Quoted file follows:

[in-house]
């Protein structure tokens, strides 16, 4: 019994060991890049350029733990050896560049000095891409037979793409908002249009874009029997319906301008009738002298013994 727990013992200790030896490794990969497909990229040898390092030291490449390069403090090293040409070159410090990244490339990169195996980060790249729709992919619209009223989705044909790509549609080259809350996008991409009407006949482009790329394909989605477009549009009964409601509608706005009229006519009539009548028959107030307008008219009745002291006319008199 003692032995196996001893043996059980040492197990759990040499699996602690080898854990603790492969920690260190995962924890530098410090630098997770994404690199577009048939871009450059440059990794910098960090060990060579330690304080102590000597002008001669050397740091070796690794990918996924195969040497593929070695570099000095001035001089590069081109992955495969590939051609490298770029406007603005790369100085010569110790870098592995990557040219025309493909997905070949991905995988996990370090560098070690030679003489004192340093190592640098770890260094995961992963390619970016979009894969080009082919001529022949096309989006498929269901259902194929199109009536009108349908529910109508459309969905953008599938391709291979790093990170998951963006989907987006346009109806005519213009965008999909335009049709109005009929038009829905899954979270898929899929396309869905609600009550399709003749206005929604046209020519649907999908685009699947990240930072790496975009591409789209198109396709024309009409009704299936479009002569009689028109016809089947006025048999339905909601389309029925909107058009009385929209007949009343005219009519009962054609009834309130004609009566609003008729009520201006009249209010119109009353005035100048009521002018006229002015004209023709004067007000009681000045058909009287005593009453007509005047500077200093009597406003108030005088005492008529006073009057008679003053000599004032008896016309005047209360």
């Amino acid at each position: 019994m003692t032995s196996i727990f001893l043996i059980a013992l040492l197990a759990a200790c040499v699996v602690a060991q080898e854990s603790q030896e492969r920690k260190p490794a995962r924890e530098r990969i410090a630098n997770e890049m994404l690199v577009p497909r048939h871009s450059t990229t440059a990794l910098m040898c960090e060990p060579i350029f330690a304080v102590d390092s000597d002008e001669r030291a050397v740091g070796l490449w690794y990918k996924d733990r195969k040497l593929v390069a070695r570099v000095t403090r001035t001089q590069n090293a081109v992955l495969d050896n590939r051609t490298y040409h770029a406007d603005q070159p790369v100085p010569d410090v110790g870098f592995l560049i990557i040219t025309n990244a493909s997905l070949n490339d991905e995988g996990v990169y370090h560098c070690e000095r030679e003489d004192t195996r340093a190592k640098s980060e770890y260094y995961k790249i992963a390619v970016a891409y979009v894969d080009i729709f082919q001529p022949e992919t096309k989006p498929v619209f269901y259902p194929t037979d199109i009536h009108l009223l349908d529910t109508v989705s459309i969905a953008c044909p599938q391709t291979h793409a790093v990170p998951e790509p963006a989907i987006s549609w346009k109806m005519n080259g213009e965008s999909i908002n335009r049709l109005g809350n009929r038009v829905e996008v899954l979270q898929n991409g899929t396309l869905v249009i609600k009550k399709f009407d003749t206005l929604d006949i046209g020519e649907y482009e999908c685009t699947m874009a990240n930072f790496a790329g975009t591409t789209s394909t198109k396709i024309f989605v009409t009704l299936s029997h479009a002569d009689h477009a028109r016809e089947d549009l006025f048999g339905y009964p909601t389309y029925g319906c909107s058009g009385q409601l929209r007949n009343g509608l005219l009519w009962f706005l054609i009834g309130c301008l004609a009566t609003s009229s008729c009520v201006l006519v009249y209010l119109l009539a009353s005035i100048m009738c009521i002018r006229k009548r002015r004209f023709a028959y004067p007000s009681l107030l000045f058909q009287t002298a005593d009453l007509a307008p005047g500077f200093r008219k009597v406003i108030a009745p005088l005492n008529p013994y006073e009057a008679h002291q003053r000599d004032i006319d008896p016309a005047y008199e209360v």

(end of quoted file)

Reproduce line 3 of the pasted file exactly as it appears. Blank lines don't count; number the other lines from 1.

């Amino acid at each position: 019994m003692t032995s196996i727990f001893l043996i059980a013992l040492l197990a759990a200790c040499v699996v602690a060991q080898e854990s603790q030896e492969r920690k260190p490794a995962r924890e530098r990969i410090a630098n997770e890049m994404l690199v577009p497909r048939h871009s450059t990229t440059a990794l910098m040898c960090e060990p060579i350029f330690a304080v102590d390092s000597d002008e001669r030291a050397v740091g070796l490449w690794y990918k996924d733990r195969k040497l593929v390069a070695r570099v000095t403090r001035t001089q590069n090293a081109v992955l495969d050896n590939r051609t490298y040409h770029a406007d603005q070159p790369v100085p010569d410090v110790g870098f592995l560049i990557i040219t025309n990244a493909s997905l070949n490339d991905e995988g996990v990169y370090h560098c070690e000095r030679e003489d004192t195996r340093a190592k640098s980060e770890y260094y995961k790249i992963a390619v970016a891409y979009v894969d080009i729709f082919q001529p022949e992919t096309k989006p498929v619209f269901y259902p194929t037979d199109i009536h009108l009223l349908d529910t109508v989705s459309i969905a953008c044909p599938q391709t291979h793409a790093v990170p998951e790509p963006a989907i987006s549609w346009k109806m005519n080259g213009e965008s999909i908002n335009r049709l109005g809350n009929r038009v829905e996008v899954l979270q898929n991409g899929t396309l869905v249009i609600k009550k399709f009407d003749t206005l929604d006949i046209g020519e649907y482009e999908c685009t699947m874009a990240n930072f790496a790329g975009t591409t789209s394909t198109k396709i024309f989605v009409t009704l299936s029997h479009a002569d009689h477009a028109r016809e089947d549009l006025f048999g339905y009964p909601t389309y029925g319906c909107s058009g009385q409601l929209r007949n009343g509608l005219l009519w009962f706005l054609i009834g309130c301008l004609a009566t609003s009229s008729c009520v201006l006519v009249y209010l119109l009539a009353s005035i100048m009738c009521i002018r006229k009548r002015r004209f023709a028959y004067p007000s009681l107030l000045f058909q009287t002298a005593d009453l007509a307008p005047g500077f200093r008219k009597v406003i108030a009745p005088l005492n008529p013994y006073e009057a008679h002291q003053r000599d004032i006319d008896p016309a005047y008199e209360v």